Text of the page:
Defense Business Brief: Shipyard execs speak; Kendall’s USAF priority; Wedgetail purchase?; And more...
We’ll get to the news out of the Air Force Association’s Air, Space & Cyber conference in a bit—but first, some highlights from my Thursday discussion with U.S. shipyard execs at Defense One’s State of the Navy event.
Kevin Graney, president of General Dynamics Electric Boat, said he’s excited about the Biden administration-brokered AUKUS defense pact that will pave the way for Australia to receive nuclear-powered submarines. FYI: it is not yet determined what type of submarine Canberra will get: A version of the U.S. Virginia class? The U.K.’s Astute class? Something else?
“It is a pretty exciting time and, personally, I think it feels right that we're partnering in this way with the Aussies to further our defensive posture,” Graney said. “But my message to my team is absolutely clear, and that is we stay focused on the mission at hand. The mission at hand is two Virginia submarines a year and [the] Columbia [class].”
He added, “We stand ready to support when tasked, and in the meantime, we've got plenty of work to do.”
Graney may be waiting for a while; in a Defense One interview earlier on Thursday, Chief of Naval Operations Adm. Mike Gilday said it might take “decades” to prepare Australia’s military and industry to support the arrival of the country’s first nuclear-powered ships.
Graney and Mark Vandroff, CEO of Fincantieri Marinette Marine also discussed the challenges getting their employees vaccinated against COVID-19 and ways they are looking to recruit skilled workers to build the Navy’s next generation of ships and submarines.
You can watch the entire discussion, here (free registration required).
Now to AFA, where we got to hear a bit of Air Force Secretary Frank Kendall’s priorities. Or, as it happens, priority: “China, China, and China,” Kendall said in a speech to AFA attendees. Brings back memories of former acting SecDef Patrick Shanahan, doesn’t it! Here are some highlights of what Kendall had to say:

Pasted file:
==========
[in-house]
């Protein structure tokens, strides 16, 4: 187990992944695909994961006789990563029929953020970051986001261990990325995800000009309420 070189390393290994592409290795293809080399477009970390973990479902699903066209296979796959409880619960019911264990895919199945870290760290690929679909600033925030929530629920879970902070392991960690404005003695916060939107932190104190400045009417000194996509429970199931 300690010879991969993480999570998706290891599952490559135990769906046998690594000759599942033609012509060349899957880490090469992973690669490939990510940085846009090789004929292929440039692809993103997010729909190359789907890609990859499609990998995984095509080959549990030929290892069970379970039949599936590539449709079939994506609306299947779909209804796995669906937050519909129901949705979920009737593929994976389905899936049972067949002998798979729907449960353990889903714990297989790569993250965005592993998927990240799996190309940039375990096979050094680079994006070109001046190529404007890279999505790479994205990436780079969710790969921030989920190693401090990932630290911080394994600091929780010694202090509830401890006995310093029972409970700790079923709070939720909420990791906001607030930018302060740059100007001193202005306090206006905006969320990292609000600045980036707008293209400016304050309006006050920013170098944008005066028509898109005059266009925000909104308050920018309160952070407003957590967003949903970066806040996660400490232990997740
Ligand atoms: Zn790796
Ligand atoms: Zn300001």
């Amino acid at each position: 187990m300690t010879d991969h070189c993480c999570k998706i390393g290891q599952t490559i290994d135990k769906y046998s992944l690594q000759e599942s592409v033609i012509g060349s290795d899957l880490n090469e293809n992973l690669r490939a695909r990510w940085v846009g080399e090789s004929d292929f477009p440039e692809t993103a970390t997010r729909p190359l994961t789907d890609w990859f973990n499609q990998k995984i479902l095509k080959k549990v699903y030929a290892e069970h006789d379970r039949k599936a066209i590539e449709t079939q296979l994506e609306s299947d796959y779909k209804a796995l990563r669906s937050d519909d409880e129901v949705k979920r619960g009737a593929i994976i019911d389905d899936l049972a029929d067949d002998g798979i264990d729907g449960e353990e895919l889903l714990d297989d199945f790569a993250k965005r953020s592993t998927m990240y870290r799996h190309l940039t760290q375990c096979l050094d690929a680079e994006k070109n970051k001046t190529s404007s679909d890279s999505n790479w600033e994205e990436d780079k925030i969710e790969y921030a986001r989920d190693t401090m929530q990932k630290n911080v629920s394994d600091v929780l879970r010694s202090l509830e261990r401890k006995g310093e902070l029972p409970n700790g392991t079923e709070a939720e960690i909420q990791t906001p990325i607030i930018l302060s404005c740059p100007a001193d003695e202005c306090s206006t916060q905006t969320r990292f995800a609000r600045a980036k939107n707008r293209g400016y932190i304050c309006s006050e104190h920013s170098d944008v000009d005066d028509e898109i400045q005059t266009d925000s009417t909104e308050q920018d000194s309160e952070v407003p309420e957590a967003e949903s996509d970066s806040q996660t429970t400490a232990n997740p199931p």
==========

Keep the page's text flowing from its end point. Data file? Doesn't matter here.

- China’s nuclear projects are putting them on a path to have “a de facto first-strike capability” a statement challenged by independent nuke-policy experts.
- Kendall criticized Congress for not allowing the Air Force to retire old, unneeded warplanes and said the Air Force would continue pushing for retirements.
- Northrop Grumman is building five B-21 stealth bomber test aircraft right now
- Kednall also questioned the role of hypersonic weapons, which is officially one of his service’s top modernization priorities.
You can read the full recap here.
The Air Force is considering buying the Boeing E-7 Wedgetail radar plane, Kendall said, furthering a theme we heard from some Air Force leaders at the Air Force Association’s last conference in February. “There is some interest in the E-7,” he said. “It has some really good capabilities and it could be useful to the Air Force, so we are taking a look at that.” That plane would likely replace the E-3 AWACS.
Kendall declined to weigh in on Lockheed Martin’s planned acquisition of Aerojet Rocketdyne due to an ongoing government review of the sale. In the past, he’s criticized some defense-related mergers and acquisitions, and particularly Lockheed’s purchase of Sikorsky. Darlene Costello, acting Air Force acquisition executive, said the service has been “providing input” to the Office of the Secretary of Defense on the sale. “There has been a little bit of back and forth,” Costello said.
Meanwhile, the House passed the fiscal 2022 National Defense Authorization Act, which totals $740 billion, roughly $24 billion more than the Biden administration requested.
From Defense One
Just Half of Workers at Two Critical Shipyards Are Vaccinated // Marcus Weisgerber
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Air Force Secretary Warns of China's Burgeoning Nuclear Arsenal, Reveals B-21 Detail // Marcus Weisgerber
Frank Kendall also criticized Congress for not allowing the Air Force to retire old, unneeded warplanes and questioned the need for hypersonic weapons.
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In a conflict with China, aircraft will need flexibility in basing, and that means water takeoffs, landings.
Learn to Use Data or Risk Dying in Battle, New Army Project Teaches // Patrick Tucker
Project Ridgway pushes soldiers to use—and even create—the artificial-intelligence tools that will confer military advantage.
Users Can't Be Afterthoughts in the Pentagon's AI Efforts // Devaki Raj and Jake Harrington
The troops, commanders, and civilians who will use artificial-intelligence tools have vital roles to play in creating, training, and improving them.
Trade Versus Subs: The Risky U.S. Tradeoff in the Asia-Pacific // Ian Johnson
Which will matter more, a dozen more nuclear subs on the U.S. side of the ledger or a trade pact that could draw many of the world's largest economies ever-closer toward China?
Biden Just Gave France Something More Valuable than a Submarine Contract // Kevin Baron
The White House endorsement of European defense apart from NATO is worth more than a $66 billion deal with Australia.